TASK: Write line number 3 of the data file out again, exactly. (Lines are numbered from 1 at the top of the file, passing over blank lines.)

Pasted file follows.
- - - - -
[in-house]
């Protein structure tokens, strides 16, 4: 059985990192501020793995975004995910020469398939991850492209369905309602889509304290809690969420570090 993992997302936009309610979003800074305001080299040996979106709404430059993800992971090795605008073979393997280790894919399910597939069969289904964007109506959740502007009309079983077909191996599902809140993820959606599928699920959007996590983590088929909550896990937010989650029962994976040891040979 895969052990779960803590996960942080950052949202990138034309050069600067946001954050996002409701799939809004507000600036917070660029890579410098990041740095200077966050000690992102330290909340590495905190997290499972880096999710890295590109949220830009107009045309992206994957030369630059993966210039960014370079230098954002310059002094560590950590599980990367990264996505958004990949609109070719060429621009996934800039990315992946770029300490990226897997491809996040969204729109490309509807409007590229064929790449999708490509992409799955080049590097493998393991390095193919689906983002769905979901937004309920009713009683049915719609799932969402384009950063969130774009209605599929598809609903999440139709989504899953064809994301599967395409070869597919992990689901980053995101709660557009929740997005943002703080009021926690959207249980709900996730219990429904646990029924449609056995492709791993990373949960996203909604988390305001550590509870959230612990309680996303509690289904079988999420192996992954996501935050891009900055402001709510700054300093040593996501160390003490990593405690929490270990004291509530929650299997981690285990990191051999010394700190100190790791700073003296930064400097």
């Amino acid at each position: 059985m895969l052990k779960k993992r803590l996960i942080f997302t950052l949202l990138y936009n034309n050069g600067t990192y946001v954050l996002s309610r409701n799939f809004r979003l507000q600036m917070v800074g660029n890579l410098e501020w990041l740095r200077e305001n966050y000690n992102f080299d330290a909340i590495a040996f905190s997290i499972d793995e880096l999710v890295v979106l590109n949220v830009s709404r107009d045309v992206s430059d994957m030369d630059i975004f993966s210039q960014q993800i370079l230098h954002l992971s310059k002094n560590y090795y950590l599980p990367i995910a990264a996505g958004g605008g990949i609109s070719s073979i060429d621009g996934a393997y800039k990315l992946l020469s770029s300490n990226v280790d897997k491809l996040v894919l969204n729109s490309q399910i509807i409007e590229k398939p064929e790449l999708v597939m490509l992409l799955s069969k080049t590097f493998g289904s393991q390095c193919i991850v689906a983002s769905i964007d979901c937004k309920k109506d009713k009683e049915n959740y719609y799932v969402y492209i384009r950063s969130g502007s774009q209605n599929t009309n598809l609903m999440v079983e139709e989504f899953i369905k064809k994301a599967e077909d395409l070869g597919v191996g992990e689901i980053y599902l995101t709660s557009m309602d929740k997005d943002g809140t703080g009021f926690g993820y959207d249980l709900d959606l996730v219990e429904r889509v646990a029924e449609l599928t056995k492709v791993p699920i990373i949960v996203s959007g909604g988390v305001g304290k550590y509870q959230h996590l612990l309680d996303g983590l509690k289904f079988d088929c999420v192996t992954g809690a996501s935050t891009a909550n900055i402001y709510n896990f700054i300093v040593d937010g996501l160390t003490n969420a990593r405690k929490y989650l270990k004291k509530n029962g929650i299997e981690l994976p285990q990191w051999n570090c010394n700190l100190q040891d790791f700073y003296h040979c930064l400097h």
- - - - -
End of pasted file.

């Amino acid at each position: 059985m895969l052990k779960k993992r803590l996960i942080f997302t950052l949202l990138y936009n034309n050069g600067t990192y946001v954050l996002s309610r409701n799939f809004r979003l507000q600036m917070v800074g660029n890579l410098e501020w990041l740095r200077e305001n966050y000690n992102f080299d330290a909340i590495a040996f905190s997290i499972d793995e880096l999710v890295v979106l590109n949220v830009s709404r107009d045309v992206s430059d994957m030369d630059i975004f993966s210039q960014q993800i370079l230098h954002l992971s310059k002094n560590y090795y950590l599980p990367i995910a990264a996505g958004g605008g990949i609109s070719s073979i060429d621009g996934a393997y800039k990315l992946l020469s770029s300490n990226v280790d897997k491809l996040v894919l969204n729109s490309q399910i509807i409007e590229k398939p064929e790449l999708v597939m490509l992409l799955s069969k080049t590097f493998g289904s393991q390095c193919i991850v689906a983002s769905i964007d979901c937004k309920k109506d009713k009683e049915n959740y719609y799932v969402y492209i384009r950063s969130g502007s774009q209605n599929t009309n598809l609903m999440v079983e139709e989504f899953i369905k064809k994301a599967e077909d395409l070869g597919v191996g992990e689901i980053y599902l995101t709660s557009m309602d929740k997005d943002g809140t703080g009021f926690g993820y959207d249980l709900d959606l996730v219990e429904r889509v646990a029924e449609l599928t056995k492709v791993p699920i990373i949960v996203s959007g909604g988390v305001g304290k550590y509870q959230h996590l612990l309680d996303g983590l509690k289904f079988d088929c999420v192996t992954g809690a996501s935050t891009a909550n900055i402001y709510n896990f700054i300093v040593d937010g996501l160390t003490n969420a990593r405690k929490y989650l270990k004291k509530n029962g929650i299997e981690l994976p285990q990191w051999n570090c010394n700190l100190q040891d790791f700073y003296h040979c930064l400097h």